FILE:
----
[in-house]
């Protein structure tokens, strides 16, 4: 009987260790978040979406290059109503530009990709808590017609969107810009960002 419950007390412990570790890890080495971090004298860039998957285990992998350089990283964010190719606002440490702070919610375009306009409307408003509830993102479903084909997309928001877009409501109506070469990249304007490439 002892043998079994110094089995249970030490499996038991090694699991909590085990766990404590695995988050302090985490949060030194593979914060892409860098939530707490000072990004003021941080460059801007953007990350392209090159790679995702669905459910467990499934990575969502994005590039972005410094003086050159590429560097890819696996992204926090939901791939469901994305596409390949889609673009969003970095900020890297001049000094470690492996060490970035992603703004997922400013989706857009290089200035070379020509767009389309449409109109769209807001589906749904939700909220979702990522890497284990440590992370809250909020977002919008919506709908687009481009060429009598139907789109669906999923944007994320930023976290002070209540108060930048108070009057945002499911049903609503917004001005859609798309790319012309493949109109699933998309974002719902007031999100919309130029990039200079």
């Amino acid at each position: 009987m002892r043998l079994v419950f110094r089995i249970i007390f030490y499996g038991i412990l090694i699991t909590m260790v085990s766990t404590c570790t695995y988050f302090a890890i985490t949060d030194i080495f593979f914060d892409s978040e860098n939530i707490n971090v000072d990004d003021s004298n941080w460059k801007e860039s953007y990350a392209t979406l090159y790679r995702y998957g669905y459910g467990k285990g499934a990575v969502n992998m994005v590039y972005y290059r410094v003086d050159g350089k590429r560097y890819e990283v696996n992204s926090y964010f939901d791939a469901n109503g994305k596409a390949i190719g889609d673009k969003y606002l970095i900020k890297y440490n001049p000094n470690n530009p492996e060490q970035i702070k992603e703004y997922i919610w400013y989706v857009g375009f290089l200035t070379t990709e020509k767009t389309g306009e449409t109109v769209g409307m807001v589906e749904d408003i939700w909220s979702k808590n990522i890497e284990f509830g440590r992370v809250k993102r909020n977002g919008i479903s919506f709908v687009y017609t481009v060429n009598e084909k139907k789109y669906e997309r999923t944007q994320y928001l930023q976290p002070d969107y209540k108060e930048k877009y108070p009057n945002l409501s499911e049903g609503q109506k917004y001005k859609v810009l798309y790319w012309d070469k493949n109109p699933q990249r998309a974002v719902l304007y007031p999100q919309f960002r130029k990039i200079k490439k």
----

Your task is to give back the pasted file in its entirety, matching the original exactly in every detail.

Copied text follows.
[in-house]
């Protein structure tokens, strides 16, 4: 009987260790978040979406290059109503530009990709808590017609969107810009960002 419950007390412990570790890890080495971090004298860039998957285990992998350089990283964010190719606002440490702070919610375009306009409307408003509830993102479903084909997309928001877009409501109506070469990249304007490439 002892043998079994110094089995249970030490499996038991090694699991909590085990766990404590695995988050302090985490949060030194593979914060892409860098939530707490000072990004003021941080460059801007953007990350392209090159790679995702669905459910467990499934990575969502994005590039972005410094003086050159590429560097890819696996992204926090939901791939469901994305596409390949889609673009969003970095900020890297001049000094470690492996060490970035992603703004997922400013989706857009290089200035070379020509767009389309449409109109769209807001589906749904939700909220979702990522890497284990440590992370809250909020977002919008919506709908687009481009060429009598139907789109669906999923944007994320930023976290002070209540108060930048108070009057945002499911049903609503917004001005859609798309790319012309493949109109699933998309974002719902007031999100919309130029990039200079």
């Amino acid at each position: 009987m002892r043998l079994v419950f110094r089995i249970i007390f030490y499996g038991i412990l090694i699991t909590m260790v085990s766990t404590c570790t695995y988050f302090a890890i985490t949060d030194i080495f593979f914060d892409s978040e860098n939530i707490n971090v000072d990004d003021s004298n941080w460059k801007e860039s953007y990350a392209t979406l090159y790679r995702y998957g669905y459910g467990k285990g499934a990575v969502n992998m994005v590039y972005y290059r410094v003086d050159g350089k590429r560097y890819e990283v696996n992204s926090y964010f939901d791939a469901n109503g994305k596409a390949i190719g889609d673009k969003y606002l970095i900020k890297y440490n001049p000094n470690n530009p492996e060490q970035i702070k992603e703004y997922i919610w400013y989706v857009g375009f290089l200035t070379t990709e020509k767009t389309g306009e449409t109109v769209g409307m807001v589906e749904d408003i939700w909220s979702k808590n990522i890497e284990f509830g440590r992370v809250k993102r909020n977002g919008i479903s919506f709908v687009y017609t481009v060429n009598e084909k139907k789109y669906e997309r999923t944007q994320y928001l930023q976290p002070d969107y209540k108060e930048k877009y108070p009057n945002l409501s499911e049903g609503q109506k917004y001005k859609v810009l798309y790319w012309d070469k493949n109109p699933q990249r998309a974002v719902l304007y007031p999100q919309f960002r130029k990039i200079k490439k």